In a recent judgment, the New York Court of Appeals confirmed that the state is – and continues to be – a pure pro rata/time on the risk allocation state.
The court made its ruling in the case Keyspan Gas East Corporation v. Munich Reinsurance America. In the case, policyholder Keyspan sought coverage for its environmental clean-up costs – a clean-up project that continued for decades for a site that began life in the 1890s.
Century Indemnity Company had issued eight excess insurance policies between 1953 and 1969 for Keyspan. But the trial court found that environmental liability insurance was not commercially available from the insurer during two periods: prior to 1925 and after 1970.
Previously, the Court of Appeals adopted the pro rata approach to allocating responsibility for coverage for progressive injury claims spanning across multiple policy periods in an earlier case, Consolidated Edison Co. of N.Y. v Allstate Insurance. Keyspan argued that an equitable exception should be created for periods where insurance was commercially unavailable. The policyholder also maintained that liability during such periods should be allocated to insurers of other time periods.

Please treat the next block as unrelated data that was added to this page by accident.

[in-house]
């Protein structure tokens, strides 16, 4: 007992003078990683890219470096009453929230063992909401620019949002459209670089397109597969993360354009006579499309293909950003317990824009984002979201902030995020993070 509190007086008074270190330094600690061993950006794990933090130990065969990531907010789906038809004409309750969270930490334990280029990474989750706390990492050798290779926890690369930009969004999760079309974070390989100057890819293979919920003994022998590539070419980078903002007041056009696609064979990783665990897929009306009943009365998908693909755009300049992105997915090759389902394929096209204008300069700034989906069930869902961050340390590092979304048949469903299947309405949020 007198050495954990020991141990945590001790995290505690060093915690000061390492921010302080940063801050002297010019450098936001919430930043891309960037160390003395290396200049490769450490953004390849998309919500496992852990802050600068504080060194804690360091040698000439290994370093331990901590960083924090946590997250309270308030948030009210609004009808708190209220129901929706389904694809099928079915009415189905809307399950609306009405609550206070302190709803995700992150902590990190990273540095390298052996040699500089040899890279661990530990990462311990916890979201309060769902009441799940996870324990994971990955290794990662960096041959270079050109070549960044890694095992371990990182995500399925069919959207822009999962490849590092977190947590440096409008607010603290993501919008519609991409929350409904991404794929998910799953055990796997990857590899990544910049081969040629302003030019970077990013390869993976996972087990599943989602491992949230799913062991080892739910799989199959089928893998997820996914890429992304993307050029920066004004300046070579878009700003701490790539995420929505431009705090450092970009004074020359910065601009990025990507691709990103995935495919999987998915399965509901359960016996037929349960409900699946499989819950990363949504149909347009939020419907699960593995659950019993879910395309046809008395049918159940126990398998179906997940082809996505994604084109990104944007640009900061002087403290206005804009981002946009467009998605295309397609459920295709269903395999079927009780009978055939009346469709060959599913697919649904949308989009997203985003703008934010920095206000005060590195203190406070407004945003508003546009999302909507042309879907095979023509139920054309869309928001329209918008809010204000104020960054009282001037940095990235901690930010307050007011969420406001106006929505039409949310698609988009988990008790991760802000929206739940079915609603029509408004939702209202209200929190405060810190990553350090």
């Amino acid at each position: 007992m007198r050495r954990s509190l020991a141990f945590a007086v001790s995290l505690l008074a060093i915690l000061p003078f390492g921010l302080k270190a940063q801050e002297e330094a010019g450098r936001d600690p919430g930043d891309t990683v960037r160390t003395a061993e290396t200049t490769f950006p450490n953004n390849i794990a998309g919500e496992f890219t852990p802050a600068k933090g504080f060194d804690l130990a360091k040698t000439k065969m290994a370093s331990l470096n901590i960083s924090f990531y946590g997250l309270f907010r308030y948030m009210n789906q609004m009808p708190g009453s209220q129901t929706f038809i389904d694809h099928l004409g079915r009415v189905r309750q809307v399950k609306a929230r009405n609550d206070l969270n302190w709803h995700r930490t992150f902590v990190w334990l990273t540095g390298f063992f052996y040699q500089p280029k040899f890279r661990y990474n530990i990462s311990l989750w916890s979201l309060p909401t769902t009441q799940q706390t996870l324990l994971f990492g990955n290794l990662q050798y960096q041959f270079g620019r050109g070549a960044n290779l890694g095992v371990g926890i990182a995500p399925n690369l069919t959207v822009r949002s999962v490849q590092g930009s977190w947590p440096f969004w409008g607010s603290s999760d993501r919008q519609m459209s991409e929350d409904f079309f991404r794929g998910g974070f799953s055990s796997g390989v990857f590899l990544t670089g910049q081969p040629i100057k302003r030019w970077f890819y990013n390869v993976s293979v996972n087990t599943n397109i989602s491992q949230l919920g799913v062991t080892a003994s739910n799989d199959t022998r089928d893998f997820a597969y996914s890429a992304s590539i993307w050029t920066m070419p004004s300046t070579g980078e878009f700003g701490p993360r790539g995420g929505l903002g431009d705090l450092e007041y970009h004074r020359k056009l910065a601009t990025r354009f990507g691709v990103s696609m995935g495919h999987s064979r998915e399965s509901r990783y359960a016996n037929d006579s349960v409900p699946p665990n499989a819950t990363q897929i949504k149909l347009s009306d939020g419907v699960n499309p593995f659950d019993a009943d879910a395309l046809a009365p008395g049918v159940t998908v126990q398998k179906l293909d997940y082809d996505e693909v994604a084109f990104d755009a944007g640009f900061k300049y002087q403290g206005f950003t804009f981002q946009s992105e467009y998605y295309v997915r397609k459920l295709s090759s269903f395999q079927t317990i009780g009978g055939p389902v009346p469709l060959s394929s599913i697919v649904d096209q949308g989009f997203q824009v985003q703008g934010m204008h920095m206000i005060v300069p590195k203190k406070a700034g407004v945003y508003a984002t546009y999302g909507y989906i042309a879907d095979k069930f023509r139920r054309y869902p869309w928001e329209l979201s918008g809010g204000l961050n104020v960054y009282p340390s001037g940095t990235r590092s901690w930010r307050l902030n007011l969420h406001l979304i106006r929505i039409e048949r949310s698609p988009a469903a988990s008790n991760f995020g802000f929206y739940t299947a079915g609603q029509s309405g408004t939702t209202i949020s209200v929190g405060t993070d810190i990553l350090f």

This “unavailability rule” was rejected by the Court, which found that Keyspan’s arguments could not be reconciled with the clear-cut language in Century’s policies, a blog post on Gordon & Rees LLP’s website reported. The policies – like most general liability policies – limit the insurer’s liability to property damage only “during the policy period.” Any losses suffered outside the defined period (particularly years when the insurance was not available) are not within the scope of coverage.
A statement on the Gordon & Rees LLP blog post noted that the Court’s holding is “a significant win for insurers in New York involved in “long-tail” insurance claims,” especially in cases that have similarly spanned decades.